Beginner guide: 8 things to know before coming to Pretoria for the first time
During the last years we have received many people from abroad, some of them first time travellers to the capital.
With hindsight, we’ll share 8 things some of them wish they had known before packing their bags.
1 - It is a bipolar country
Let me give you some context.
The country still carries the scar of apartheid policies, and despite 20 years of unified government rule, society is very much divided, the modern demarcation being around wealth rather than skin color.
Most of the bad you read about South Africa happens in the townships and the rural areas, where unenployment is rife and education very low.
Most of the good that they do not write about happens in the more upmarket areas where the quality of life is extremely high.
Is there anything in the middle? Unfortunately, not much really.
That kept in mind, Pretoria can provide a wonderful experience - or the opposite. Pay particular attention to our advice about location.
2 - Location Location Location
As said before, in Pretoria you are either in a good neighborhood or in a bad one. Make sure you ask for advice before travelling to new areas on your own.
The East and South of Pretoria host the best suburbs: Waterkloof, Monument Park, Faerie Glen, Constantia Park, Lynnwood.
City center? Rather avoid! Sunnyside and Arcadia can be very challenging for international travelers, even if the price of accommodation is tempting.
For some suggestions, have a look at our page: We beat any price!
3 - Getting Around
While Pretoria boasts impressive infrastructure, public transport still needs some working on.
You might think that because you’re from Kenya and usa a matatu to zip around Nairobi that our minibus taxis would be a piece of cake. Not so, it can get complicated and you could easily get lost, so it’s better to err on the side of caution and makes use of the Uber or Taxify apps that offer straightforward point A to point B shuttle services.
And if you’re feeling adventurous why not use the Gautrain, which has 10 stops between Pretoria and Johannesburg, to explore some of Gauteng’s more iconic areas such as Sandton, Rosebank or Midrand which by the way houses The Mall of Africa, Africa’s largest mall.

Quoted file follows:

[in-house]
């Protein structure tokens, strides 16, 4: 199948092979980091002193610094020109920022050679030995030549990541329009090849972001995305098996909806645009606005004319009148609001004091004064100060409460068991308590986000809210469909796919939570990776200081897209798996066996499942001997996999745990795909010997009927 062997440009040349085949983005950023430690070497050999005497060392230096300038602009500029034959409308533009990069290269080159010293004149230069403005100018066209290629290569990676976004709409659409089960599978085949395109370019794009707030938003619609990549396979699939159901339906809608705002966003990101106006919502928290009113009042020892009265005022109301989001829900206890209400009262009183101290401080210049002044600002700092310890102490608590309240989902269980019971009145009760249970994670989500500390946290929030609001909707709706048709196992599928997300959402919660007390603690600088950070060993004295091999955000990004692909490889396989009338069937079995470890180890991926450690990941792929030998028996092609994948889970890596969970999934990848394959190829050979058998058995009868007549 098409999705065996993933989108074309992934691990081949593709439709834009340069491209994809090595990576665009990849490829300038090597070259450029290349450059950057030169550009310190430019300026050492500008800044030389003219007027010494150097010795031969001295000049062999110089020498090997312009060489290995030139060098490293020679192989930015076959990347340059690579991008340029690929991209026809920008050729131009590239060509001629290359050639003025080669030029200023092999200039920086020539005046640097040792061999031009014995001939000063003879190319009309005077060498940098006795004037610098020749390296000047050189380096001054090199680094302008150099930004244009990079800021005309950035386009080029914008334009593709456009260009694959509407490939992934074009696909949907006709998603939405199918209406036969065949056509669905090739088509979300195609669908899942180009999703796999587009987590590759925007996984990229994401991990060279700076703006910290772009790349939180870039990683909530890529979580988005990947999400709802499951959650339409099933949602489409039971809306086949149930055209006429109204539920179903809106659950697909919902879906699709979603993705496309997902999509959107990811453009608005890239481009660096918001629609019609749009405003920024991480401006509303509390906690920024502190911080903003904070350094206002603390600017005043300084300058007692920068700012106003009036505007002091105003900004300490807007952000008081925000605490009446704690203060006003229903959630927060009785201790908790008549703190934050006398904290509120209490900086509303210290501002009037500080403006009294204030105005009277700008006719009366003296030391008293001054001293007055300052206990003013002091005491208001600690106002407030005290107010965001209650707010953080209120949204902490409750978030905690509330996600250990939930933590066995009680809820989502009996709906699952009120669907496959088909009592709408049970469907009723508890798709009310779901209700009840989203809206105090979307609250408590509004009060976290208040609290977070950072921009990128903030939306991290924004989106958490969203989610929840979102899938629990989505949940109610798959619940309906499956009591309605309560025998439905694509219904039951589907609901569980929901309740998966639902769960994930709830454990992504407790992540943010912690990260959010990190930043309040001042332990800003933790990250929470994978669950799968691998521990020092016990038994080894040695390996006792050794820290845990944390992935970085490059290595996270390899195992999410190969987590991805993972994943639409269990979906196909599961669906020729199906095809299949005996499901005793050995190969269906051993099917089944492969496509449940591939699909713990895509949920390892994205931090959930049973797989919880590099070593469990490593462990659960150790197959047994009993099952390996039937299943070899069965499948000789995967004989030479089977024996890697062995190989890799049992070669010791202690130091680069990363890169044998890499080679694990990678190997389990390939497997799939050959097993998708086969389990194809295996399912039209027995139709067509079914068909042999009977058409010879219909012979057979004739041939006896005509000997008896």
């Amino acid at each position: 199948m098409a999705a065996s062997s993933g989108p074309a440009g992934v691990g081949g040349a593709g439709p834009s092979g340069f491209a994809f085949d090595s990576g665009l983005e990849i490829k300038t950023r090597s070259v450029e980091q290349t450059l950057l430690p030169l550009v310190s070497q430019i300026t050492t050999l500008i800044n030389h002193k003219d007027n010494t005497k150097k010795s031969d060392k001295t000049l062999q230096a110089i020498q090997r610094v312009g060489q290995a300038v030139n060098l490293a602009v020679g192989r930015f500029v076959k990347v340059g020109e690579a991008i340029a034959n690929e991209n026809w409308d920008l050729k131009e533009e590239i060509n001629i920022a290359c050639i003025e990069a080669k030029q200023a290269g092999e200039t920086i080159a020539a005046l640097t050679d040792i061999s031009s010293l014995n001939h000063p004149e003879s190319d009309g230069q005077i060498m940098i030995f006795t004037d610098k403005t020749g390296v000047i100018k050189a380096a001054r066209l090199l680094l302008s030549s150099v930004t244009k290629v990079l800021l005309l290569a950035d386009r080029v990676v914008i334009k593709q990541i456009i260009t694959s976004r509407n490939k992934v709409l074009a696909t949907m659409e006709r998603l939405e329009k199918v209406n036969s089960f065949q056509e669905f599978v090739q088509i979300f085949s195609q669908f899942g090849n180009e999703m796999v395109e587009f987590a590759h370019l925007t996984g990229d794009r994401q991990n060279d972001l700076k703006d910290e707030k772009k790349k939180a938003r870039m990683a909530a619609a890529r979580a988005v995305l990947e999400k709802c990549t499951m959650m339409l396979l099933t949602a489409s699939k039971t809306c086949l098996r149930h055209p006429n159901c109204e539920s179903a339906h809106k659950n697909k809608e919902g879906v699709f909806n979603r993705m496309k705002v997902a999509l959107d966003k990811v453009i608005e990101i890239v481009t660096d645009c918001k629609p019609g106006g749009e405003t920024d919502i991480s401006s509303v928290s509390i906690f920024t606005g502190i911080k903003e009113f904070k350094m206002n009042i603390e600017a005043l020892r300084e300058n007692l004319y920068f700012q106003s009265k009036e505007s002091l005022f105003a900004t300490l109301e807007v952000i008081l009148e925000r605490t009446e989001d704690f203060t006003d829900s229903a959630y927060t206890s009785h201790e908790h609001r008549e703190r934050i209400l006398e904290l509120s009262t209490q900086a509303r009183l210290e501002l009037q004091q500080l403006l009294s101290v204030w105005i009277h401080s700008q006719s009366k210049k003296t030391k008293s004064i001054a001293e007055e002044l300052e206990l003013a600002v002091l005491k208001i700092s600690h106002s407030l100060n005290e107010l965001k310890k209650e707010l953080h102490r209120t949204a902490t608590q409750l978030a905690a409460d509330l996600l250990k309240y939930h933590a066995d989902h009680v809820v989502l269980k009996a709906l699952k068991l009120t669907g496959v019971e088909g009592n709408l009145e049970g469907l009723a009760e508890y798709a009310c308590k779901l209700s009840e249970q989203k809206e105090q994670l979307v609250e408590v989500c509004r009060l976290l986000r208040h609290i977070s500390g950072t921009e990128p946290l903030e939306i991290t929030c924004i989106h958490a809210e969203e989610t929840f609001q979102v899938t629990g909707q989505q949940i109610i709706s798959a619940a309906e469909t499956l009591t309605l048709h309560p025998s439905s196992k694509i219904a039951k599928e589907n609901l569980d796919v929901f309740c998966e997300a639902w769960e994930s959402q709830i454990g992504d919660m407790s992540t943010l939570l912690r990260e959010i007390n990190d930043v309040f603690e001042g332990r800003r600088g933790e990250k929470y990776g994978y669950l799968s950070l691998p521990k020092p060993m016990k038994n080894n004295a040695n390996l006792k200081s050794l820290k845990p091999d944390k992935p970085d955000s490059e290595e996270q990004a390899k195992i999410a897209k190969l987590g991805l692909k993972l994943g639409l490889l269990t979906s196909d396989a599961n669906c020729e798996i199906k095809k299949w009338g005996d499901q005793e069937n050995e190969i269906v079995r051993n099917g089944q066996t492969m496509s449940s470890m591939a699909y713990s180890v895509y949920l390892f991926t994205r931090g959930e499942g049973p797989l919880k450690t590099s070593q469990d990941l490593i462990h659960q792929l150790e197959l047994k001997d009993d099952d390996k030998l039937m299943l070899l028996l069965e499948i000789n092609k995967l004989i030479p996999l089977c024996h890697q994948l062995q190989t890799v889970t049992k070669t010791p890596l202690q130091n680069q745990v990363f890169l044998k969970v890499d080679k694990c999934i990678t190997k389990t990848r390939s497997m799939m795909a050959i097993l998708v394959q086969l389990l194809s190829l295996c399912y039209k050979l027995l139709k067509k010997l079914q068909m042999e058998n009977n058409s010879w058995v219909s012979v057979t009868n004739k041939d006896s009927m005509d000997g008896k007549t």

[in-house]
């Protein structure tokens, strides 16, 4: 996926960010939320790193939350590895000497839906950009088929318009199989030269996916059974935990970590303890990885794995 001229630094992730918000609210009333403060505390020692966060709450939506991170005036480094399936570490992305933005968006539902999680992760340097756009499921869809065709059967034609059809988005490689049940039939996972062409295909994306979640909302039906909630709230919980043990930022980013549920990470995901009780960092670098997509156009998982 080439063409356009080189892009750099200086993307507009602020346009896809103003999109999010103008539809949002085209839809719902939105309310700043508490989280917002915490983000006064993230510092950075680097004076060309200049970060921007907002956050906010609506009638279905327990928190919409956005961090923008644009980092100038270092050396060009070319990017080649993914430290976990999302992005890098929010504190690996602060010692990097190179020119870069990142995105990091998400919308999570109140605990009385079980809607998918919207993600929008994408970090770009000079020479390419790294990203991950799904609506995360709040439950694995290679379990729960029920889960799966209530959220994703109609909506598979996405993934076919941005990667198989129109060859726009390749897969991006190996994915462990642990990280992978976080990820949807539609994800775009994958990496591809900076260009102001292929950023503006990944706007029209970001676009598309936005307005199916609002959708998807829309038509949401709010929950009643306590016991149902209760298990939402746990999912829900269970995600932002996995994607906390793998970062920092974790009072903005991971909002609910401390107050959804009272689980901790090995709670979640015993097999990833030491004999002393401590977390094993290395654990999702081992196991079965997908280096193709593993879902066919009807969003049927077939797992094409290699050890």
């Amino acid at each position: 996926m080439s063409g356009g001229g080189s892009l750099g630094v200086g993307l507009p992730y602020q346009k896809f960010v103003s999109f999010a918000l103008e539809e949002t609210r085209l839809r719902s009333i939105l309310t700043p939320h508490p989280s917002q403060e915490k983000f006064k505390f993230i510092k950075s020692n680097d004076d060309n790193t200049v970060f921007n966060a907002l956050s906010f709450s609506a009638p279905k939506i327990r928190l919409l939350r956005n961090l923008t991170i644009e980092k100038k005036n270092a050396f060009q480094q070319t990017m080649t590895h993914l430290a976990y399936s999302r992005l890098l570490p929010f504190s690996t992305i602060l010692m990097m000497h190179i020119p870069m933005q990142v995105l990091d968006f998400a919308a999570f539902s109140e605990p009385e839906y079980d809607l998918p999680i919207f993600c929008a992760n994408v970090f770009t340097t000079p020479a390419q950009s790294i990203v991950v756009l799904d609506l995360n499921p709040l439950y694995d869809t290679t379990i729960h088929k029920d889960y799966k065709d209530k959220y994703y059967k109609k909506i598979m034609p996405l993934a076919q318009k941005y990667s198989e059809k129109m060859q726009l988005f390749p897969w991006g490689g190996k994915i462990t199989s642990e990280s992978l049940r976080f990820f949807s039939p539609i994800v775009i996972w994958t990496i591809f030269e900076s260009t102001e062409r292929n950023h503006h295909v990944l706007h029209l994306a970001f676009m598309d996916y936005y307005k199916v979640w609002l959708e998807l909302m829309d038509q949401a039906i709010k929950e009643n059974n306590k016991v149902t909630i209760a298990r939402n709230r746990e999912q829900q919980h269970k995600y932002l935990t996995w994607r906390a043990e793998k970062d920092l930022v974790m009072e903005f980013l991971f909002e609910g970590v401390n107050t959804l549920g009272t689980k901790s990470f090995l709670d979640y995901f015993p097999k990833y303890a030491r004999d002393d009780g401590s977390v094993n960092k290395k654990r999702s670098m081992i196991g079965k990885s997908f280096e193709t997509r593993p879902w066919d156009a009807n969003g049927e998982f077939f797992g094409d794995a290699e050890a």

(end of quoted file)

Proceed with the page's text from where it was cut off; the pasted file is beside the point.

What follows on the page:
Whether it’s shopping or sightseeing, you can’t go wrong with options.
4 - Speaking to the locals
Hello! Sawubona! Molo! Dumela! Hoe gaan dit!
Some of the more common ways you are likely to be greeted by a South African.
When you hear people say, “South Africa is a diverse country” they aren’t joking, we really are a diverse country with 11 different languages in which to say hello! Luckily English is one of the 11 official languages, so most people you encounter will speak it but we do appreciate when people try to speak one of our local languages.
5 - Beef or Chicken? Or Beef and Chicken?
South African cuisine is vast with influences from Mozambique and Cape Malay but most households sit down to dinner with maize meal, which we call pap, a stew and some vegetables.
Some typical South African foods include biltong - salty dried meat, koeksisters - sweet twisted pastries, chakalaka - a spicy vegetable relish, and poitjiekos - an Afrikaans stew of meat and vegetables cooked over coal in a cast iron pot.
We LOVE our meat! So much so that Heritage day, a holiday that encourages South Africans to embrace and show off their heritage, is usually nationwide by inviting friends and family over for a barbeque...we prefer to refer to it as a braai. Very few of our dishes, if any, are void of meat.
6 - Is Pretoria safe?
The short answer: YES it is!
Did you know that cities like Baltimore and Detroit in the US have a higher murder rate than Pretoria?
Crime is concentrated in the townships and in the city center, while the upmarket areas are generally very safe and very little crime is registered.
Most of the international patients that we receive walk freely on the street without any safety issue.
Still, keep in mind that it is not Switzerland so be guided by common sense and follow basic personal safety rules.
7 - Currency
The South African Rand is badly devalued as a currency, so basically anything will seem too cheap to international travelers.
The Rand is also widely used in the Southern African region: Swaziland and Lesotho exchange it at 1:1, and it will also get you by easily in Mozambique and Namibia. You might also be able to occasionally use it in Botswana, Zimbabwe, and Zambia.
8 - Are credit cards welcome?
Absolutely, and largely used and accepted.
We would not advise anyone to carry cash in South Africa. Visa and Mastercard are accepted at almost any shop, you won’t find any cash only shop at the main malls like Menlyn Park, Brooklyn Mall or Mall of Africa.
TIP: if you are carrying forex, exchange rate at the airport is terrible. Rather bring the notes to the bank which will give you more value for your dollars.